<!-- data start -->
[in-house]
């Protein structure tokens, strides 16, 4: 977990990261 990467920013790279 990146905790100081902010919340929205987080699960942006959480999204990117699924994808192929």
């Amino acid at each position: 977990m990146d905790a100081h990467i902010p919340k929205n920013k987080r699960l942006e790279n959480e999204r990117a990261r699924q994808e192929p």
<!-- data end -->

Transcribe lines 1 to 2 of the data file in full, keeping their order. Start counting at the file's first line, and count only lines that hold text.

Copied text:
[in-house]
């Protein structure tokens, strides 16, 4: 977990990261 990467920013790279 990146905790100081902010919340929205987080699960942006959480999204990117699924994808192929």